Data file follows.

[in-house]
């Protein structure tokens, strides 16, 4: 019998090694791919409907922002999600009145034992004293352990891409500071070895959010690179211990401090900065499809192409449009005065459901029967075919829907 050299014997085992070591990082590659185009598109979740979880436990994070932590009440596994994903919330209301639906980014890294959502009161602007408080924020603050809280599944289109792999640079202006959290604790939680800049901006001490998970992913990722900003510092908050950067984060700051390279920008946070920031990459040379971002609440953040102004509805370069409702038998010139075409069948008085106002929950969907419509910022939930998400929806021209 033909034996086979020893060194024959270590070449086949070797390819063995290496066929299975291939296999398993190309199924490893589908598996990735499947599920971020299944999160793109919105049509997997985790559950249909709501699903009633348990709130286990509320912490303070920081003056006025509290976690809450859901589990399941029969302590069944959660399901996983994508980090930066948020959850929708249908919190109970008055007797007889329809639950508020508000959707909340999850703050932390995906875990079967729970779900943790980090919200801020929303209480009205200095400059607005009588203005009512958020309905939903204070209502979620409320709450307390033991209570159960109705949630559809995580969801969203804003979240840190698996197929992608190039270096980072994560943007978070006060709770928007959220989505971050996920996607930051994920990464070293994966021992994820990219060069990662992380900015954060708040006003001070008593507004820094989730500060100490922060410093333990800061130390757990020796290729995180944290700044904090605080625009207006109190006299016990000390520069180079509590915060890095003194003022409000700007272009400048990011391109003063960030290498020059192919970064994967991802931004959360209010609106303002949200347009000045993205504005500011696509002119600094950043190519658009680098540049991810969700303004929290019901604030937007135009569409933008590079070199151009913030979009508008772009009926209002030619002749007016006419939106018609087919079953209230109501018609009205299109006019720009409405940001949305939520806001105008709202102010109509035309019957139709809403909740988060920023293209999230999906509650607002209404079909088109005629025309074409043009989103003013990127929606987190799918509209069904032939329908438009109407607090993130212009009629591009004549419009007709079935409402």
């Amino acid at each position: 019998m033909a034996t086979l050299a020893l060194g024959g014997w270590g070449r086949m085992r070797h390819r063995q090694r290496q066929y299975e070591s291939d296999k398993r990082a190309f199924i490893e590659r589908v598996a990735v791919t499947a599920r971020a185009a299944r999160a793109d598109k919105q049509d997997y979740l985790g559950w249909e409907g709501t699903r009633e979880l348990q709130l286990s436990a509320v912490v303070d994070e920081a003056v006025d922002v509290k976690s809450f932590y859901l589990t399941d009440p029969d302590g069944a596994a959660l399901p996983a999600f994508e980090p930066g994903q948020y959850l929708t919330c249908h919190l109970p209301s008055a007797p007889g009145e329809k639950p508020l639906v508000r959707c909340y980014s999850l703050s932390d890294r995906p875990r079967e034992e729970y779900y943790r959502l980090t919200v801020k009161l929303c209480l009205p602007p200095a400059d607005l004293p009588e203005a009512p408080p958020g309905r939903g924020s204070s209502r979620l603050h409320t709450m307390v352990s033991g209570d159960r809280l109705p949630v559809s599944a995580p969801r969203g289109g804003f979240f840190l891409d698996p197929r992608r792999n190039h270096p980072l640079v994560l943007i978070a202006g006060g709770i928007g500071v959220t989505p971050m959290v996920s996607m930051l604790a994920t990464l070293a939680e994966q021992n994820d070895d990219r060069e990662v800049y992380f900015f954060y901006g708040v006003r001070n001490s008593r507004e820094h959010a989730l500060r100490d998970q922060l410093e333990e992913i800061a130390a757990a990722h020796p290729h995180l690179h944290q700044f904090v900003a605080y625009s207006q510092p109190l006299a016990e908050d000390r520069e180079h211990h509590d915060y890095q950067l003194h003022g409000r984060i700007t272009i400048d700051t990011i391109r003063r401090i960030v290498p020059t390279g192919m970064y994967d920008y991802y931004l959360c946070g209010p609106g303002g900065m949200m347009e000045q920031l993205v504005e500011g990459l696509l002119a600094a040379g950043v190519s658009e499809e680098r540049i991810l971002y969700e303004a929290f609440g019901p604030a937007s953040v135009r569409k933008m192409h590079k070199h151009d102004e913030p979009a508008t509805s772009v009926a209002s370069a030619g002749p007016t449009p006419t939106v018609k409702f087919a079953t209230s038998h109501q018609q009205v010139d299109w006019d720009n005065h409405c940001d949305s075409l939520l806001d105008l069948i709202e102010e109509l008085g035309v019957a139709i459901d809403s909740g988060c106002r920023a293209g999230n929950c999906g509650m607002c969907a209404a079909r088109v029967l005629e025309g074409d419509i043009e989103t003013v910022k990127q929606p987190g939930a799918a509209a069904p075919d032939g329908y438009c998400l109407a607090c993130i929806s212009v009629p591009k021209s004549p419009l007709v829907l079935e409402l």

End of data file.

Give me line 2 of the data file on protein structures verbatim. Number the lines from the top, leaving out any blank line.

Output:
């Protein structure tokens, strides 16, 4: 019998090694791919409907922002999600009145034992004293352990891409500071070895959010690179211990401090900065499809192409449009005065459901029967075919829907 050299014997085992070591990082590659185009598109979740979880436990994070932590009440596994994903919330209301639906980014890294959502009161602007408080924020603050809280599944289109792999640079202006959290604790939680800049901006001490998970992913990722900003510092908050950067984060700051390279920008946070920031990459040379971002609440953040102004509805370069409702038998010139075409069948008085106002929950969907419509910022939930998400929806021209 033909034996086979020893060194024959270590070449086949070797390819063995290496066929299975291939296999398993190309199924490893589908598996990735499947599920971020299944999160793109919105049509997997985790559950249909709501699903009633348990709130286990509320912490303070920081003056006025509290976690809450859901589990399941029969302590069944959660399901996983994508980090930066948020959850929708249908919190109970008055007797007889329809639950508020508000959707909340999850703050932390995906875990079967729970779900943790980090919200801020929303209480009205200095400059607005009588203005009512958020309905939903204070209502979620409320709450307390033991209570159960109705949630559809995580969801969203804003979240840190698996197929992608190039270096980072994560943007978070006060709770928007959220989505971050996920996607930051994920990464070293994966021992994820990219060069990662992380900015954060708040006003001070008593507004820094989730500060100490922060410093333990800061130390757990020796290729995180944290700044904090605080625009207006109190006299016990000390520069180079509590915060890095003194003022409000700007272009400048990011391109003063960030290498020059192919970064994967991802931004959360209010609106303002949200347009000045993205504005500011696509002119600094950043190519658009680098540049991810969700303004929290019901604030937007135009569409933008590079070199151009913030979009508008772009009926209002030619002749007016006419939106018609087919079953209230109501018609009205299109006019720009409405940001949305939520806001105008709202102010109509035309019957139709809403909740988060920023293209999230999906509650607002209404079909088109005629025309074409043009989103003013990127929606987190799918509209069904032939329908438009109407607090993130212009009629591009004549419009007709079935409402």